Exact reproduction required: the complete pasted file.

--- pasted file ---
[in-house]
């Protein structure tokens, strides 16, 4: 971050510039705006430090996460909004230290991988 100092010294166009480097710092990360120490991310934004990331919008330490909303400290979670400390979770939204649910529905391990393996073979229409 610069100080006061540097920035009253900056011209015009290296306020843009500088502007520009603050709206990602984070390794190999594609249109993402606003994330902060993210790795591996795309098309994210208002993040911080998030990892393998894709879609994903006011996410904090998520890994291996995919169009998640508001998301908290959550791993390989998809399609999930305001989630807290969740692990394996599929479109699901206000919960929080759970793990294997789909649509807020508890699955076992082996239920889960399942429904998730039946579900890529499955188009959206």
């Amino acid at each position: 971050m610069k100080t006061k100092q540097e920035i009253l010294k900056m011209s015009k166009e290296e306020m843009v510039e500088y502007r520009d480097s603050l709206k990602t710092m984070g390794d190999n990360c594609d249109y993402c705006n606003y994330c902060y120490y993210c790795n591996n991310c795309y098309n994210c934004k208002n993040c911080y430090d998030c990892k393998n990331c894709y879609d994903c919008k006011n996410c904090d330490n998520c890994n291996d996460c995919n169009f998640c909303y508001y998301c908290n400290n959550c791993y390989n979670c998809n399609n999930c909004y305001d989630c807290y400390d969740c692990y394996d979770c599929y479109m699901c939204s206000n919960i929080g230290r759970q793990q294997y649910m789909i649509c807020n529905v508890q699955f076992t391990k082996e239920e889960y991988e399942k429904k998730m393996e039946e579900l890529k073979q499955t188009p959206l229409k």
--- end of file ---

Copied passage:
[in-house]
């Protein structure tokens, strides 16, 4: 971050510039705006430090996460909004230290991988 100092010294166009480097710092990360120490991310934004990331919008330490909303400290979670400390979770939204649910529905391990393996073979229409 610069100080006061540097920035009253900056011209015009290296306020843009500088502007520009603050709206990602984070390794190999594609249109993402606003994330902060993210790795591996795309098309994210208002993040911080998030990892393998894709879609994903006011996410904090998520890994291996995919169009998640508001998301908290959550791993390989998809399609999930305001989630807290969740692990394996599929479109699901206000919960929080759970793990294997789909649509807020508890699955076992082996239920889960399942429904998730039946579900890529499955188009959206």
């Amino acid at each position: 971050m610069k100080t006061k100092q540097e920035i009253l010294k900056m011209s015009k166009e290296e306020m843009v510039e500088y502007r520009d480097s603050l709206k990602t710092m984070g390794d190999n990360c594609d249109y993402c705006n606003y994330c902060y120490y993210c790795n591996n991310c795309y098309n994210c934004k208002n993040c911080y430090d998030c990892k393998n990331c894709y879609d994903c919008k006011n996410c904090d330490n998520c890994n291996d996460c995919n169009f998640c909303y508001y998301c908290n400290n959550c791993y390989n979670c998809n399609n999930c909004y305001d989630c807290y400390d969740c692990y394996d979770c599929y479109m699901c939204s206000n919960i929080g230290r759970q793990q294997y649910m789909i649509c807020n529905v508890q699955f076992t391990k082996e239920e889960y991988e399942k429904k998730m393996e039946e579900l890529k073979q499955t188009p959206l229409k």